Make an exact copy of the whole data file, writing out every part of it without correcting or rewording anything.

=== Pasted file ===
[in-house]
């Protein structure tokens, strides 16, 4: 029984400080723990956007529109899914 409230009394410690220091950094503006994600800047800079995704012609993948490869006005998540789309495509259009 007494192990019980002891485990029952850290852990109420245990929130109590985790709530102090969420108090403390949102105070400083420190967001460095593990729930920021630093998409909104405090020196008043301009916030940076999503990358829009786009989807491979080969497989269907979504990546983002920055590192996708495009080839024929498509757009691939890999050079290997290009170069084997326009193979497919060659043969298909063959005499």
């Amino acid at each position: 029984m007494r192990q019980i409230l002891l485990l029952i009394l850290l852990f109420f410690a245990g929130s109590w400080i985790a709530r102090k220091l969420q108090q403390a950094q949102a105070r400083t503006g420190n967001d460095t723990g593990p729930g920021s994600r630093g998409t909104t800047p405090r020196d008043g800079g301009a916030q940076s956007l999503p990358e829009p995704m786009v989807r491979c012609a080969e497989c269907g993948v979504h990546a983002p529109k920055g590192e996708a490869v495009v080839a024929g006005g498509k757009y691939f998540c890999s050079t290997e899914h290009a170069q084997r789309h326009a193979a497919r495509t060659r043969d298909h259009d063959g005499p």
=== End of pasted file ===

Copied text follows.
[in-house]
């Protein structure tokens, strides 16, 4: 029984400080723990956007529109899914 409230009394410690220091950094503006994600800047800079995704012609993948490869006005998540789309495509259009 007494192990019980002891485990029952850290852990109420245990929130109590985790709530102090969420108090403390949102105070400083420190967001460095593990729930920021630093998409909104405090020196008043301009916030940076999503990358829009786009989807491979080969497989269907979504990546983002920055590192996708495009080839024929498509757009691939890999050079290997290009170069084997326009193979497919060659043969298909063959005499």
């Amino acid at each position: 029984m007494r192990q019980i409230l002891l485990l029952i009394l850290l852990f109420f410690a245990g929130s109590w400080i985790a709530r102090k220091l969420q108090q403390a950094q949102a105070r400083t503006g420190n967001d460095t723990g593990p729930g920021s994600r630093g998409t909104t800047p405090r020196d008043g800079g301009a916030q940076s956007l999503p990358e829009p995704m786009v989807r491979c012609a080969e497989c269907g993948v979504h990546a983002p529109k920055g590192e996708a490869v495009v080839a024929g006005g498509k757009y691939f998540c890999s050079t290997e899914h290009a170069q084997r789309h326009a193979a497919r495509t060659r043969d298909h259009d063959g005499p």